Some people, including political leaders, believe that environmental levies add cost to our annual energy bills, subsidising the construction of expensive wind and solar farms, making energy unaffordable for millions of people.  Sadly, these people are being mislead,  influenced by the large energy suppliers, like British Gas who recently blamed environmental taxes for their most recent price hikes.

The misinformation spoon fed to politicians by those whose interests lie in the preservation of a fossil fuel based energy industry is consumed blindly by our politicians who are overwhelmed by the amount of data that they must process to keep up to date.  The energy industry seems to be an area in which most politicians are especially uninformed, or worse, deceived.  Consumers are just concerned about rising energy prices, accepting the information given to them by energy suppliers trying to keep their customers.

The truth is that fossil fuel energy is subsidised at a much higher rate, more than two thirds higher, than renewable energy.  These subsidies are funded directly by the taxpayer, through tax credits to the shale gas exploration companies or tax breaks on investment of oil drilling and refining equipment.  Since tax breaks are not transported directly to our energy bills, they are less obvious to consumers.  Other subsidies funded by the taxpayer are embedded in departmental budgets, like the billions per year spent to maintain our nuclear power infrastructure is embedded in the budget of the department of Business and Industrial Strategy.  Direct funding of activities by the taxpayer allows for the activities to take place outside of public scrutiny.

Tax breaks for fossil fuels are funded by the taxpayer, investments in the renewable energy infrastructure that we need to ensure affordable and long lasting sources of energy for the future are funded by the bill payer.  There are many arguments that can be supported economically, that investments in renewable energy like wind and solar, pay back over the life of the energy generation because we don’t have to pay for the cost of the fuel, it is free.  The cost of the fuel incorporates the exploration cost, drilling cost transport cost of these fossilised relics we use for “cheap energy”. If the taxpayer funded our renewable energy infrastructure, by diverting less tax breaks to the fossil fuel industry and funding clean energy, our energy bills would also decline, there would be no need for ‘eco taxes’.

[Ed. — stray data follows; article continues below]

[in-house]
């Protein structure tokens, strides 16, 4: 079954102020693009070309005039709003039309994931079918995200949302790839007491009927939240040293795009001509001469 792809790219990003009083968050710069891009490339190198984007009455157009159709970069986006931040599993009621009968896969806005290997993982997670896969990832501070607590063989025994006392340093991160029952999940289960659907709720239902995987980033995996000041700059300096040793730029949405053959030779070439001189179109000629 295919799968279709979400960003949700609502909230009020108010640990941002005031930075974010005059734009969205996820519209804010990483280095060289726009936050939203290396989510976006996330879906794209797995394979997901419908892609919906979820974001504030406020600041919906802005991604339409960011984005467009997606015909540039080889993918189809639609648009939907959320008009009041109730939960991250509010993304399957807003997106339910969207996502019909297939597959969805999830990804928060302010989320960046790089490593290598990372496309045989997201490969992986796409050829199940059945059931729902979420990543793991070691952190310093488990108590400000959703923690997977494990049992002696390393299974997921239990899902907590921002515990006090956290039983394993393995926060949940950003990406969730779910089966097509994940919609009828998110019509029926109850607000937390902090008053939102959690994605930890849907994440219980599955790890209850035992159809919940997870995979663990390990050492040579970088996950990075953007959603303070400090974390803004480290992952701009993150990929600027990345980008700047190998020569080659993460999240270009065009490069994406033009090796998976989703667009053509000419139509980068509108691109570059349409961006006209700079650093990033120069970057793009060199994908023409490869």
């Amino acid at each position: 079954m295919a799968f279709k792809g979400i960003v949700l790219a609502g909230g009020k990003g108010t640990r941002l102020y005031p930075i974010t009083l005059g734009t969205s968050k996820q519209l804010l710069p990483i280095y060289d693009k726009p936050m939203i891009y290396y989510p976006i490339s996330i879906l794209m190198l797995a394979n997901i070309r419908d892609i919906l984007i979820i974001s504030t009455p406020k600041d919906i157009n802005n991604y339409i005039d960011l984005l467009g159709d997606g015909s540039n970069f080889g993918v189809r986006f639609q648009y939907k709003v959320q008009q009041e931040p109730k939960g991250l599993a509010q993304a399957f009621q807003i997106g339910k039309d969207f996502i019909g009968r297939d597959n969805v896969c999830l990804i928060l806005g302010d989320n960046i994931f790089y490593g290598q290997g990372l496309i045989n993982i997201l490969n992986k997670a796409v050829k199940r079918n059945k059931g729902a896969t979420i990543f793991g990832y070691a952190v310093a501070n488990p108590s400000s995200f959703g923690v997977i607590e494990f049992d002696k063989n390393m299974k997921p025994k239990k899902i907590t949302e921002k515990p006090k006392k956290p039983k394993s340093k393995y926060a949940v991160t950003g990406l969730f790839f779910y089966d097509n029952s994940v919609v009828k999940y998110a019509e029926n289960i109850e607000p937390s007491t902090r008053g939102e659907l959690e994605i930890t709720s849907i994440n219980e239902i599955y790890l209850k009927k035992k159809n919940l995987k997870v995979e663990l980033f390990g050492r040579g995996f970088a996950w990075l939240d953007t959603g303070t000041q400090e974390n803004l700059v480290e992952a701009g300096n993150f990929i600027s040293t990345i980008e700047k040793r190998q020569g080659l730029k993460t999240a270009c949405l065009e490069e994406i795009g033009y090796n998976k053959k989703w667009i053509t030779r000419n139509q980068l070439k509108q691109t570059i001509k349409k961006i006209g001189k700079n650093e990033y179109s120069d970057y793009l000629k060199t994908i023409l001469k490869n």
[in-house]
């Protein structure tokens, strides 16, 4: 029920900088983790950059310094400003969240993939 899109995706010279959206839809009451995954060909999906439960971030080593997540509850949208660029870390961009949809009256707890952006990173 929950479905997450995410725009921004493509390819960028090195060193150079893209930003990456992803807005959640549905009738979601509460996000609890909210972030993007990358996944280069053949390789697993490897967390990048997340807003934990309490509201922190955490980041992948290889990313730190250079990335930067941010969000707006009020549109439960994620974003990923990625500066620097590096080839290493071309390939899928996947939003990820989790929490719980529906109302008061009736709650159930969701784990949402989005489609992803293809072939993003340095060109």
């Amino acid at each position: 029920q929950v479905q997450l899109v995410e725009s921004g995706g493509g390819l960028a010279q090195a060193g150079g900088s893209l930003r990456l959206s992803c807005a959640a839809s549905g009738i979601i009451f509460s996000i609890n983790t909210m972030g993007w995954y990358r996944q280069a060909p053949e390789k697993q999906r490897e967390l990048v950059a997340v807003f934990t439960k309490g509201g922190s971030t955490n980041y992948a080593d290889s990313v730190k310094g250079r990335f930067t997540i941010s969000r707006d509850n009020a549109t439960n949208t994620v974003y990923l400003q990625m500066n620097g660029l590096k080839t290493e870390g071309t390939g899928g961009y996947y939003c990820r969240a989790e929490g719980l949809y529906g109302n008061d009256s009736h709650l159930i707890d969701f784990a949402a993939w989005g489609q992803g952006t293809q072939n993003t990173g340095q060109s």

The truth is that for years onshore wind has been the cheapest form of energy, yet development of onshore wind generation has been discouraged by this government.  In June, 24% of the electricity in the UK was produced by solar panels.  800,000 homes have solar panels on their roofs and 200,000 have solar thermal hot water. Just recently, the price of electricity from offshore wind was trading at half the price of electricity from new nuclear power on the capacity market.  It is time to stop the distorted, misinformed news on renewable energy and to hold our politicians accountable for supporting the construction of more renewable energy in our communities.

We can work together to ensure that we have affordable heat and electricity into the future and stop listening to the propoganda on Eco Tax, or that the lights will go out without expensive new nuclear.  Battery storage is creating the reliability we need into renewable energy, eliminating the need for base load power.

Now is the time to support your local community energy group, to get behind the movement for local energy and stop accepting the highly selective news intended to manipulate public opinion coming from the media as our truth. We can create a cleaner, safer world for our children if that is what we choose to do.

“I wouldn’t want to be the MP in Parliament who voted to oppose Hinkley C”.
With a very concerned look mixed with fear, this quote comes from an insider in the Halls of Power of the Energy Industry. Yet he works for a company that has chosen to put at the heart of its strategy the preparation and facilitation of the transition to a distributed network. This, in essence, is a bet on the proliferation of local renewable energy generation, and a move away from the inefficiency of centralised power stations. A distributed network is needed when there are lots of energy generators installed on rooftops, in the hills, in the sea and under the streets of our cities, towns and villages.

BHESCo estimates that there is almost 50GW worth of applications for battery storage facilities wanting to connect with the 8 Distribution Network Operators and the National Grid. This is about 10 times the power generation capacity of Hinkley C and Moorside combined, at a fraction of the price to the taxpayer and to future taxpayers. Granted, this is an emerging technology, as yet without a track record, however in the 10 years it will take for these nuclear power plants to be operational, battery storage will have become mainstream. As Steven Holliday, former CEO of the National Grid, announced in 2015, “base load power is obsolete.[1]” Base load nuclear power is wasteful, where at present 60% of the electricity produced is lost in conversion, transmission and distribution.